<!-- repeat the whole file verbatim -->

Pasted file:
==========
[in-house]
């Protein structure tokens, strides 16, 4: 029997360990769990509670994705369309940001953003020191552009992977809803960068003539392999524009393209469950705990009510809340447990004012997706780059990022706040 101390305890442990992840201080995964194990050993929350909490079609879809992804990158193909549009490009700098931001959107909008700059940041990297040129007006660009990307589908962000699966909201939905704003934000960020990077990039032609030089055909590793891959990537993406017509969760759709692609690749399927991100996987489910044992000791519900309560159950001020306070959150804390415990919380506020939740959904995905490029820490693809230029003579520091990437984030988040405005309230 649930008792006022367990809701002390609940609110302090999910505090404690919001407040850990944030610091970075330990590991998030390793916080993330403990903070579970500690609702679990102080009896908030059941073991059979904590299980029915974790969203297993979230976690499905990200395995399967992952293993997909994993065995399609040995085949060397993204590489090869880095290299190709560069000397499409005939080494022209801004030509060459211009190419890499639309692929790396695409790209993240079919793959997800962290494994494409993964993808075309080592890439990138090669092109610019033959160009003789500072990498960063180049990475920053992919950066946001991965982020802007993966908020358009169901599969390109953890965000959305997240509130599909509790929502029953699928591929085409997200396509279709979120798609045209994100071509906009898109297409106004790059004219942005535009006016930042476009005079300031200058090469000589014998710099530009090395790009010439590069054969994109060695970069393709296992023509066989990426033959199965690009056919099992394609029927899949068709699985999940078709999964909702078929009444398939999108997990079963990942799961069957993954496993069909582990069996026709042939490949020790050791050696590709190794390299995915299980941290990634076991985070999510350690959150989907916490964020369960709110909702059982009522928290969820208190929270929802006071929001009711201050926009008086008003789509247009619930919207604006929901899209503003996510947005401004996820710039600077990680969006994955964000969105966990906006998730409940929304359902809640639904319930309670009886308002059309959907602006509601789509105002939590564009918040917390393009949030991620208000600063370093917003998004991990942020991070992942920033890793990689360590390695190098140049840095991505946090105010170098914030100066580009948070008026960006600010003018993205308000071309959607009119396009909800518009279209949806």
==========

[in-house]
């Protein structure tokens, strides 16, 4: 029997360990769990509670994705369309940001953003020191552009992977809803960068003539392999524009393209469950705990009510809340447990004012997706780059990022706040 101390305890442990992840201080995964194990050993929350909490079609879809992804990158193909549009490009700098931001959107909008700059940041990297040129007006660009990307589908962000699966909201939905704003934000960020990077990039032609030089055909590793891959990537993406017509969760759709692609690749399927991100996987489910044992000791519900309560159950001020306070959150804390415990919380506020939740959904995905490029820490693809230029003579520091990437984030988040405005309230 649930008792006022367990809701002390609940609110302090999910505090404690919001407040850990944030610091970075330990590991998030390793916080993330403990903070579970500690609702679990102080009896908030059941073991059979904590299980029915974790969203297993979230976690499905990200395995399967992952293993997909994993065995399609040995085949060397993204590489090869880095290299190709560069000397499409005939080494022209801004030509060459211009190419890499639309692929790396695409790209993240079919793959997800962290494994494409993964993808075309080592890439990138090669092109610019033959160009003789500072990498960063180049990475920053992919950066946001991965982020802007993966908020358009169901599969390109953890965000959305997240509130599909509790929502029953699928591929085409997200396509279709979120798609045209994100071509906009898109297409106004790059004219942005535009006016930042476009005079300031200058090469000589014998710099530009090395790009010439590069054969994109060695970069393709296992023509066989990426033959199965690009056919099992394609029927899949068709699985999940078709999964909702078929009444398939999108997990079963990942799961069957993954496993069909582990069996026709042939490949020790050791050696590709190794390299995915299980941290990634076991985070999510350690959150989907916490964020369960709110909702059982009522928290969820208190929270929802006071929001009711201050926009008086008003789509247009619930919207604006929901899209503003996510947005401004996820710039600077990680969006994955964000969105966990906006998730409940929304359902809640639904319930309670009886308002059309959907602006509601789509105002939590564009918040917390393009949030991620208000600063370093917003998004991990942020991070992942920033890793990689360590390695190098140049840095991505946090105010170098914030100066580009948070008026960006600010003018993205308000071309959607009119396009909800518009279209949806």